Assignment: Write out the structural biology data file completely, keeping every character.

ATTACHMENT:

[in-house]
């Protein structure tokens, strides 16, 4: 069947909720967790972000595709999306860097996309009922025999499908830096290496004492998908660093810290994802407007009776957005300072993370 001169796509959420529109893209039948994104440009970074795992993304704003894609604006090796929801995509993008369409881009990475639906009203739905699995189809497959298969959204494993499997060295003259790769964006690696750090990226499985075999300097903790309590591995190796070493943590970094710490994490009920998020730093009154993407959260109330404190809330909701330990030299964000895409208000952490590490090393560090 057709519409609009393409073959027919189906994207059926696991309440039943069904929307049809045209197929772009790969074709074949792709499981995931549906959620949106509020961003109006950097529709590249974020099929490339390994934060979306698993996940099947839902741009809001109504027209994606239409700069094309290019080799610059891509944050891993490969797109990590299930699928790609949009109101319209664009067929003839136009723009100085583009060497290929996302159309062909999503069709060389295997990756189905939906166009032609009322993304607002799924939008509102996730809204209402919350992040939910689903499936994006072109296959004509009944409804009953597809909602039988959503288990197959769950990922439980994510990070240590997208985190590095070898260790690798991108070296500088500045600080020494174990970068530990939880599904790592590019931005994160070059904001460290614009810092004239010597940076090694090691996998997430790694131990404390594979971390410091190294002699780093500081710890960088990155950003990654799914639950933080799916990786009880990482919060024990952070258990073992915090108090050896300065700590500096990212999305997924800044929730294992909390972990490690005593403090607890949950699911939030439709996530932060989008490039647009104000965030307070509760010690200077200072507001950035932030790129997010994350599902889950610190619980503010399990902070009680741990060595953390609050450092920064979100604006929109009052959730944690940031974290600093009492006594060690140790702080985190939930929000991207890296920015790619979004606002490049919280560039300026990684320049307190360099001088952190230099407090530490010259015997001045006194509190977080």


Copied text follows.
[in-house]
């Protein structure tokens, strides 16, 4: 069947909720967790972000595709999306860097996309009922025999499908830096290496004492998908660093810290994802407007009776957005300072993370 001169796509959420529109893209039948994104440009970074795992993304704003894609604006090796929801995509993008369409881009990475639906009203739905699995189809497959298969959204494993499997060295003259790769964006690696750090990226499985075999300097903790309590591995190796070493943590970094710490994490009920998020730093009154993407959260109330404190809330909701330990030299964000895409208000952490590490090393560090 057709519409609009393409073959027919189906994207059926696991309440039943069904929307049809045209197929772009790969074709074949792709499981995931549906959620949106509020961003109006950097529709590249974020099929490339390994934060979306698993996940099947839902741009809001109504027209994606239409700069094309290019080799610059891509944050891993490969797109990590299930699928790609949009109101319209664009067929003839136009723009100085583009060497290929996302159309062909999503069709060389295997990756189905939906166009032609009322993304607002799924939008509102996730809204209402919350992040939910689903499936994006072109296959004509009944409804009953597809909602039988959503288990197959769950990922439980994510990070240590997208985190590095070898260790690798991108070296500088500045600080020494174990970068530990939880599904790592590019931005994160070059904001460290614009810092004239010597940076090694090691996998997430790694131990404390594979971390410091190294002699780093500081710890960088990155950003990654799914639950933080799916990786009880990482919060024990952070258990073992915090108090050896300065700590500096990212999305997924800044929730294992909390972990490690005593403090607890949950699911939030439709996530932060989008490039647009104000965030307070509760010690200077200072507001950035932030790129997010994350599902889950610190619980503010399990902070009680741990060595953390609050450092920064979100604006929109009052959730944690940031974290600093009492006594060690140790702080985190939930929000991207890296920015790619979004606002490049919280560039300026990684320049307190360099001088952190230099407090530490010259015997001045006194509190977080």